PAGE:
ITIL was developed in the UK in the 1980s. With the growing influence of information technology on all sectors, IT spending rose — as it did in the British state. Here, the political order was shaped by Prime Minister Margret Thatcher and her neoliberal economic policies (Thatcherism). Her unbending attitude, especially towards socialists, earned her the nickname the “Iron Lady”.
She cut the budget for social services, subsidies and spending on education and environmental protection. The influence of the state on the economy in almost all sectors was reduced and the power of the trade unions was curtailed. With an iron fist, Thatcher rehabilitated the outdated British industry through rigorous downsizing. In this context, the IT efficiency of government agencies had to be increased as well in order to reduce costs.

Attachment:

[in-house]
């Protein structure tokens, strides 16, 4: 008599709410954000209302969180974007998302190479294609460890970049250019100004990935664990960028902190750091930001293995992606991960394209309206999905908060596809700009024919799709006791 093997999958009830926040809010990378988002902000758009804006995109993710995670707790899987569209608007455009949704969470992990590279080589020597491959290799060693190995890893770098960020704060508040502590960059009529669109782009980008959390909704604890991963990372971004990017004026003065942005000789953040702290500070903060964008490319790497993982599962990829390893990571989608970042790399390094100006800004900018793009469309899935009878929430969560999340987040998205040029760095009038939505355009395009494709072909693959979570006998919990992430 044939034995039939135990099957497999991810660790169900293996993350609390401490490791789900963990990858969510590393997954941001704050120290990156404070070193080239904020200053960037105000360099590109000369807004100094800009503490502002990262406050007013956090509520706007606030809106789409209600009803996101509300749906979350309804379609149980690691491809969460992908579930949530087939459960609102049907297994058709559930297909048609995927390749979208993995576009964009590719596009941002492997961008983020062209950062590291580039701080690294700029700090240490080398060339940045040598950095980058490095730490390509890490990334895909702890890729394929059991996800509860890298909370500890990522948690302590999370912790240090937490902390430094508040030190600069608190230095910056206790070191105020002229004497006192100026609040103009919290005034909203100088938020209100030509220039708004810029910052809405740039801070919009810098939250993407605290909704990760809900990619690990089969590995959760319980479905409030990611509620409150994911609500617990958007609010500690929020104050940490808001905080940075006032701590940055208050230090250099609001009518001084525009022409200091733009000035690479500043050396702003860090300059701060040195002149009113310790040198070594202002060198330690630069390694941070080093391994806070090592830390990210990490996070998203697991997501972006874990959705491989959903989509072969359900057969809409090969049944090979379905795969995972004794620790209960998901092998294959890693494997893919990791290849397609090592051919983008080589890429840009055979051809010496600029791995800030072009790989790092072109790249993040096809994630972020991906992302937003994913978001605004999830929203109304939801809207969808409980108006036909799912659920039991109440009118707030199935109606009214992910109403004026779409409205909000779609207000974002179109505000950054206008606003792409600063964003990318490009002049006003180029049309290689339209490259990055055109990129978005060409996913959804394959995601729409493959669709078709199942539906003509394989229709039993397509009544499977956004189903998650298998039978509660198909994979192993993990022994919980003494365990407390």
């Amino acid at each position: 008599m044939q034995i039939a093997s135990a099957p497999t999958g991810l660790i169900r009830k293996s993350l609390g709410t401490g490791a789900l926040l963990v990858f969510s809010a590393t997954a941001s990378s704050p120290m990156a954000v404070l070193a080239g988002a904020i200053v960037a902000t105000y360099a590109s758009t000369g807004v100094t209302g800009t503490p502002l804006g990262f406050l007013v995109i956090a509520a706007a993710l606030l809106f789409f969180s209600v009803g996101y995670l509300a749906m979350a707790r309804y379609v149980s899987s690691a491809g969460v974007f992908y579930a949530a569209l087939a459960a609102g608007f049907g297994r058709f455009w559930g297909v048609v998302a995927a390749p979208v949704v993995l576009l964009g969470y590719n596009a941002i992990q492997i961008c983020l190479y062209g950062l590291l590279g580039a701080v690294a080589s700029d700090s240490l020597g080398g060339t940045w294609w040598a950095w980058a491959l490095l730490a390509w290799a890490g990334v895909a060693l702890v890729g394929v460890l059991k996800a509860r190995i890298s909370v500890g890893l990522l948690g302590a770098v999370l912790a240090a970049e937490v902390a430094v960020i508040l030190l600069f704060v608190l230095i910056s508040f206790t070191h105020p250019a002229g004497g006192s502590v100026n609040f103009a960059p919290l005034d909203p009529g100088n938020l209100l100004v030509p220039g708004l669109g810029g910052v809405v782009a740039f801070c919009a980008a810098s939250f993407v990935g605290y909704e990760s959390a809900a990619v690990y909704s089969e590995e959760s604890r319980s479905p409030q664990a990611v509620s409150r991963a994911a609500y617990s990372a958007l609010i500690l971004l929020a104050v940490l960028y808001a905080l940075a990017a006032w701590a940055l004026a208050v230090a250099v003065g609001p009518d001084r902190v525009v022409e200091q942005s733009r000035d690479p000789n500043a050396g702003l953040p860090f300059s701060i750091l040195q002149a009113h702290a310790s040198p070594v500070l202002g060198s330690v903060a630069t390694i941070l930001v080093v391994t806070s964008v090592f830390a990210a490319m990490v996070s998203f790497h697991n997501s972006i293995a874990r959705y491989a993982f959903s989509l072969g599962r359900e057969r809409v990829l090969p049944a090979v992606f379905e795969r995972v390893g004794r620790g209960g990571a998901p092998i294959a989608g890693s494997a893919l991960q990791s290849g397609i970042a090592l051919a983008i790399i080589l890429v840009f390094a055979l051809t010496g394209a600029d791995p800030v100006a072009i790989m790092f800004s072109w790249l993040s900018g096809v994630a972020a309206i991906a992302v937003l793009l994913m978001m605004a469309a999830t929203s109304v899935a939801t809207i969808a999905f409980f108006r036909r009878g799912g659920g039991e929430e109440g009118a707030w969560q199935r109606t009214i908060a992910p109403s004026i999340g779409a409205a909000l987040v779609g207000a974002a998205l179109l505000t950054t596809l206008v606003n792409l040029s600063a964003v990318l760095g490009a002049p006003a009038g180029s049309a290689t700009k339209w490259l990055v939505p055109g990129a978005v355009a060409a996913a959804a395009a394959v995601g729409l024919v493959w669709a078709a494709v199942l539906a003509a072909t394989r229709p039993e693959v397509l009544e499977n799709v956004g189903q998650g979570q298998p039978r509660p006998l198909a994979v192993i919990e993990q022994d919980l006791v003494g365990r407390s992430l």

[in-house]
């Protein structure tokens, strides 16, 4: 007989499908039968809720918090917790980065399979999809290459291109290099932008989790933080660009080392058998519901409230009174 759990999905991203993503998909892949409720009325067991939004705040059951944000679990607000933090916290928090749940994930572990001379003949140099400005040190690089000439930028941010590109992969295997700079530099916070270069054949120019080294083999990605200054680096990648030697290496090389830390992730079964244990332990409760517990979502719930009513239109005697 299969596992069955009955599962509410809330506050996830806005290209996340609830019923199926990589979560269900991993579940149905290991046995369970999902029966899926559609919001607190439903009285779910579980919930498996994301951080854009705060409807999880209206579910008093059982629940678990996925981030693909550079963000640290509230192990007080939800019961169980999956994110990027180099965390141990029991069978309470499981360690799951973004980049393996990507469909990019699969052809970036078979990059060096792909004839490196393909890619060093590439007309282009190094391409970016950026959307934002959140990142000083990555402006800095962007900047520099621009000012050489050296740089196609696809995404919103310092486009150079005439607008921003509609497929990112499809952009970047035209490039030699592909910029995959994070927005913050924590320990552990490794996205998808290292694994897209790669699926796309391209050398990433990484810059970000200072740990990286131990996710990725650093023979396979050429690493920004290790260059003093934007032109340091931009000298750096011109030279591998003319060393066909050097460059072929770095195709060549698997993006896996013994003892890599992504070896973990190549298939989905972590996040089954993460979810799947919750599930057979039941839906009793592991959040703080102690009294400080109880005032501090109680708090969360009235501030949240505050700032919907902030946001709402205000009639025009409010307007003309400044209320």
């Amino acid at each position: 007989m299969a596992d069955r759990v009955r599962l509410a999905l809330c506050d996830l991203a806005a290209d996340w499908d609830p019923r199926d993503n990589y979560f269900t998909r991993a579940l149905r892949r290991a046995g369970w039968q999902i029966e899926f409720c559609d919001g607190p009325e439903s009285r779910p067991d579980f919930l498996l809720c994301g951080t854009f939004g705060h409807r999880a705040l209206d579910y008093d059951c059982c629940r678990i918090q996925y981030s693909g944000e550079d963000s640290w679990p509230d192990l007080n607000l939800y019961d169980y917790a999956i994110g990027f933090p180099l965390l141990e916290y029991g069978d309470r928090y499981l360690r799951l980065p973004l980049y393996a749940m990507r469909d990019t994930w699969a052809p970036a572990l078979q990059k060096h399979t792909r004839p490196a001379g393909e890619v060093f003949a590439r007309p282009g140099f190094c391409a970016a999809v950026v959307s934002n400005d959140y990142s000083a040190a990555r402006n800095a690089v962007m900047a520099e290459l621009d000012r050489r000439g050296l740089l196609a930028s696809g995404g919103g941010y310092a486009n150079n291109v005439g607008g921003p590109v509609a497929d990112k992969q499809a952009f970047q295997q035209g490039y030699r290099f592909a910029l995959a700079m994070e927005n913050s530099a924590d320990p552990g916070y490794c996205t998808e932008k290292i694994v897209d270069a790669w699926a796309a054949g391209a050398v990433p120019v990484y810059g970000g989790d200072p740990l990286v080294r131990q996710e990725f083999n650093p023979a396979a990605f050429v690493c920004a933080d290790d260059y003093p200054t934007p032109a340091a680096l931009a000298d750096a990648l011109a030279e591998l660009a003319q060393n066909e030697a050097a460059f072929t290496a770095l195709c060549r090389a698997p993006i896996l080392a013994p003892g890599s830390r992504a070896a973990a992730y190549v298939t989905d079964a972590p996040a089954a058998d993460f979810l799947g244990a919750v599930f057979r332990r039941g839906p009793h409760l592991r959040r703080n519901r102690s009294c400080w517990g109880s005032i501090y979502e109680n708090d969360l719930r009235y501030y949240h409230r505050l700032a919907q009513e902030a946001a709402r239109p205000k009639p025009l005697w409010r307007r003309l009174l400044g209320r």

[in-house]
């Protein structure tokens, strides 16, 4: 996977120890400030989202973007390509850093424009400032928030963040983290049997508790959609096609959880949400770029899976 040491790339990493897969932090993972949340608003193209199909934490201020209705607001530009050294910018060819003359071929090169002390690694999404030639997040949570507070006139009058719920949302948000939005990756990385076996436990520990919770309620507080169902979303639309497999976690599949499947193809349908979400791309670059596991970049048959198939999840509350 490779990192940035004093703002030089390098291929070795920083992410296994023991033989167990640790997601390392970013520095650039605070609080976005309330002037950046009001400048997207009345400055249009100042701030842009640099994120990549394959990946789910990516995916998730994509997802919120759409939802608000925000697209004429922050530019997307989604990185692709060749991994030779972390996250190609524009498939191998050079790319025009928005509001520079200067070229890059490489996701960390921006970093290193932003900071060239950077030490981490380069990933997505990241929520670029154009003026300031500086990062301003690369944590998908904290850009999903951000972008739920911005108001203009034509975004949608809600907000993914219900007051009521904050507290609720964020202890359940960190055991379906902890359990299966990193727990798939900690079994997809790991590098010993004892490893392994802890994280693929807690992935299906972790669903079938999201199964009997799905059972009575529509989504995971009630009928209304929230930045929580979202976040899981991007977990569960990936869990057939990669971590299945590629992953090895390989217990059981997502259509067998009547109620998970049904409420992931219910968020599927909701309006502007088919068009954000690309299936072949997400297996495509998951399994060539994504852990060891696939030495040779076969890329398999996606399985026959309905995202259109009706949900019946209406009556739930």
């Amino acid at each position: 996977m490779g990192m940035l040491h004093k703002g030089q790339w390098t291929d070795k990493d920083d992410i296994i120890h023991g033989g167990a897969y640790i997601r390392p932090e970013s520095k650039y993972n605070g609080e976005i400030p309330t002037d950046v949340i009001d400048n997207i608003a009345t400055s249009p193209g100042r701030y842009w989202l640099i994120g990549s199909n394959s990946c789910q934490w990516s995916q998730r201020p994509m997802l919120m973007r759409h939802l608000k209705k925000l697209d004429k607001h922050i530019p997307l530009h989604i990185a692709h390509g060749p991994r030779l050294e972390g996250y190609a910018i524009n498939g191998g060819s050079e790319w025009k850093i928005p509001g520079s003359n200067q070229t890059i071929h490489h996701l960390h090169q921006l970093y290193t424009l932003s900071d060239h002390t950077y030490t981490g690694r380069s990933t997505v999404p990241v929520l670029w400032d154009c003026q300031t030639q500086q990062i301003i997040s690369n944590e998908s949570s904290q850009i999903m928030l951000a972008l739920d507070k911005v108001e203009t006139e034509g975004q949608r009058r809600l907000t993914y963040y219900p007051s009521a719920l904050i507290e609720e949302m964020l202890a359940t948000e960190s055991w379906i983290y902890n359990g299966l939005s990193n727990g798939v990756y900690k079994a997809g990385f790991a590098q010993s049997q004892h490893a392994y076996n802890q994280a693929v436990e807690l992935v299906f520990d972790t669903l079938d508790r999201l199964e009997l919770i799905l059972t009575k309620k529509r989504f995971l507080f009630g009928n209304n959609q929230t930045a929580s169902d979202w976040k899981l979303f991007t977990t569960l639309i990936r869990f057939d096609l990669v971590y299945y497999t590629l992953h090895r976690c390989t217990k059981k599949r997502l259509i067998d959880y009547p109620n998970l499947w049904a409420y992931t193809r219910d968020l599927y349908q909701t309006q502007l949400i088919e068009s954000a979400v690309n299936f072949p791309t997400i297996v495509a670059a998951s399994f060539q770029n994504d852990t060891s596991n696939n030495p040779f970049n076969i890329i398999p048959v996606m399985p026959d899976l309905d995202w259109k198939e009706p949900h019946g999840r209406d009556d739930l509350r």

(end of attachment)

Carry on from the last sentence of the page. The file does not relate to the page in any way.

Tried-and-tested, sensible standard procedures had to be found for IT operations. And so Skinner and Stewart from the Central Computer and Telecommunications Agency (CCTA) developed a workable Set of Best Practices. In 1986, these still had the “Government Information Technology Infrastructure Management Method” working title with the unpronounceable abbreviation — GITIMM. Since ITIL was not really a method, the framework was later renamed “IT Infrastructure Library”, or ITIL for short. The collection of subject-related books describing ITIL became the namesake. The fact that the “G” for “Government” was casually dropped in the course of the renaming is probably one of the reasons why the framework was also able to establish itself outside the authorities. Nevertheless, ITIL remains true to its roots: Today, the trademark belongs to AXELOS, a joint venture between the CAPITA Group and the Cabinet Office.